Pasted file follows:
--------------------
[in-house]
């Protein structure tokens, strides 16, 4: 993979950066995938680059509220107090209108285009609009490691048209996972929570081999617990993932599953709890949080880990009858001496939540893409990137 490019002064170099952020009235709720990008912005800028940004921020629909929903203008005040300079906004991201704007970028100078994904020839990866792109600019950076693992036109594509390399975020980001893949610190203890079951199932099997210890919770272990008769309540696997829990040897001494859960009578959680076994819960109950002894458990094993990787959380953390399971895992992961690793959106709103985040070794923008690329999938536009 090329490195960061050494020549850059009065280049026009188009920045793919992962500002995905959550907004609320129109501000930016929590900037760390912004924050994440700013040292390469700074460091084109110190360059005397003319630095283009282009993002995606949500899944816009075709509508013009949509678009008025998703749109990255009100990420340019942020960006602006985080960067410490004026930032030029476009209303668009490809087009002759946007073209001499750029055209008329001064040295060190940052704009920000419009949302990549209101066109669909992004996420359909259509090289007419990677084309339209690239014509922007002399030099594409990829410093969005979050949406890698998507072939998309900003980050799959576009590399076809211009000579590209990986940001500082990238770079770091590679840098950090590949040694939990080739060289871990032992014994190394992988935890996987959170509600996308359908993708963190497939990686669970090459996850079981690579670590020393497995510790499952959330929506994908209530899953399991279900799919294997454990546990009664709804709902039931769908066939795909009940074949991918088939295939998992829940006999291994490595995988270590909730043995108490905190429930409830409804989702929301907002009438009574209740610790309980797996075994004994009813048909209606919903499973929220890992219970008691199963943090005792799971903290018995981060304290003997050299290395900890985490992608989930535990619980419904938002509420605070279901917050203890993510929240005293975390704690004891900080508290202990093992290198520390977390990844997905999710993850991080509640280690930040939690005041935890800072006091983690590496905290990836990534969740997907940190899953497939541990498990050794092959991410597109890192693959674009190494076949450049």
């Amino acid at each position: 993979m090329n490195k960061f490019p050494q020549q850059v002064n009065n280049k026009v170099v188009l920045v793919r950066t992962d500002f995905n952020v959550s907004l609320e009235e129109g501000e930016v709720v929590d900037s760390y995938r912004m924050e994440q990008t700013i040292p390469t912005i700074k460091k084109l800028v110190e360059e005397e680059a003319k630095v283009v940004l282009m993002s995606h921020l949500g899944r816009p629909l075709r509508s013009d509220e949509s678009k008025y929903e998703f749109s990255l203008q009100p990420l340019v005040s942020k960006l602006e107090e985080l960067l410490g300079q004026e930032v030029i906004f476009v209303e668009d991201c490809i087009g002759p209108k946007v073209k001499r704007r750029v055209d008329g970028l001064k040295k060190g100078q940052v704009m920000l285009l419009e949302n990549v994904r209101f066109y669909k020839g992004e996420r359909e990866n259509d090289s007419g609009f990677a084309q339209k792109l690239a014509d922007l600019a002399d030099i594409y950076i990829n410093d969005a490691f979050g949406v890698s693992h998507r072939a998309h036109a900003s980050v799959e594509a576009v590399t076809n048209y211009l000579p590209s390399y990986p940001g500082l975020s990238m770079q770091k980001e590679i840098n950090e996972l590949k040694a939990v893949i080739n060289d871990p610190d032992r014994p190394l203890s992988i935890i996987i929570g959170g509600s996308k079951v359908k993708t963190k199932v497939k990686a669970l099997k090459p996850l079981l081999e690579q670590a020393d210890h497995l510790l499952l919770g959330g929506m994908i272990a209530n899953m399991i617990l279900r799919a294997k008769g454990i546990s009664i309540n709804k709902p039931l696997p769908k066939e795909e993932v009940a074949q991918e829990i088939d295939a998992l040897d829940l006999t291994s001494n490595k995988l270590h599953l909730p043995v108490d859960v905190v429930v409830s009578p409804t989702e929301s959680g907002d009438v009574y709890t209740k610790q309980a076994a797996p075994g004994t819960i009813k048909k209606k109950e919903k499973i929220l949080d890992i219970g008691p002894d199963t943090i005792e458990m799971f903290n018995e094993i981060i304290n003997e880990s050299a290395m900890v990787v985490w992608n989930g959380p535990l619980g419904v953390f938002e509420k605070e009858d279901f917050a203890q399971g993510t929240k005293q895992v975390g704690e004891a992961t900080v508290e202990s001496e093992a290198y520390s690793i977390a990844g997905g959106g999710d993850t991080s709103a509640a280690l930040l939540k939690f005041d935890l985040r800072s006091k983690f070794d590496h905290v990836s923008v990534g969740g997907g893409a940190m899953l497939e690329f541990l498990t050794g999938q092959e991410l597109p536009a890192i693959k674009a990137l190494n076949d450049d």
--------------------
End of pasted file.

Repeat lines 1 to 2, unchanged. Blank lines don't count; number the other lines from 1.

[in-house]
């Protein structure tokens, strides 16, 4: 993979950066995938680059509220107090209108285009609009490691048209996972929570081999617990993932599953709890949080880990009858001496939540893409990137 490019002064170099952020009235709720990008912005800028940004921020629909929903203008005040300079906004991201704007970028100078994904020839990866792109600019950076693992036109594509390399975020980001893949610190203890079951199932099997210890919770272990008769309540696997829990040897001494859960009578959680076994819960109950002894458990094993990787959380953390399971895992992961690793959106709103985040070794923008690329999938536009 090329490195960061050494020549850059009065280049026009188009920045793919992962500002995905959550907004609320129109501000930016929590900037760390912004924050994440700013040292390469700074460091084109110190360059005397003319630095283009282009993002995606949500899944816009075709509508013009949509678009008025998703749109990255009100990420340019942020960006602006985080960067410490004026930032030029476009209303668009490809087009002759946007073209001499750029055209008329001064040295060190940052704009920000419009949302990549209101066109669909992004996420359909259509090289007419990677084309339209690239014509922007002399030099594409990829410093969005979050949406890698998507072939998309900003980050799959576009590399076809211009000579590209990986940001500082990238770079770091590679840098950090590949040694939990080739060289871990032992014994190394992988935890996987959170509600996308359908993708963190497939990686669970090459996850079981690579670590020393497995510790499952959330929506994908209530899953399991279900799919294997454990546990009664709804709902039931769908066939795909009940074949991918088939295939998992829940006999291994490595995988270590909730043995108490905190429930409830409804989702929301907002009438009574209740610790309980797996075994004994009813048909209606919903499973929220890992219970008691199963943090005792799971903290018995981060304290003997050299290395900890985490992608989930535990619980419904938002509420605070279901917050203890993510929240005293975390704690004891900080508290202990093992290198520390977390990844997905999710993850991080509640280690930040939690005041935890800072006091983690590496905290990836990534969740997907940190899953497939541990498990050794092959991410597109890192693959674009190494076949450049």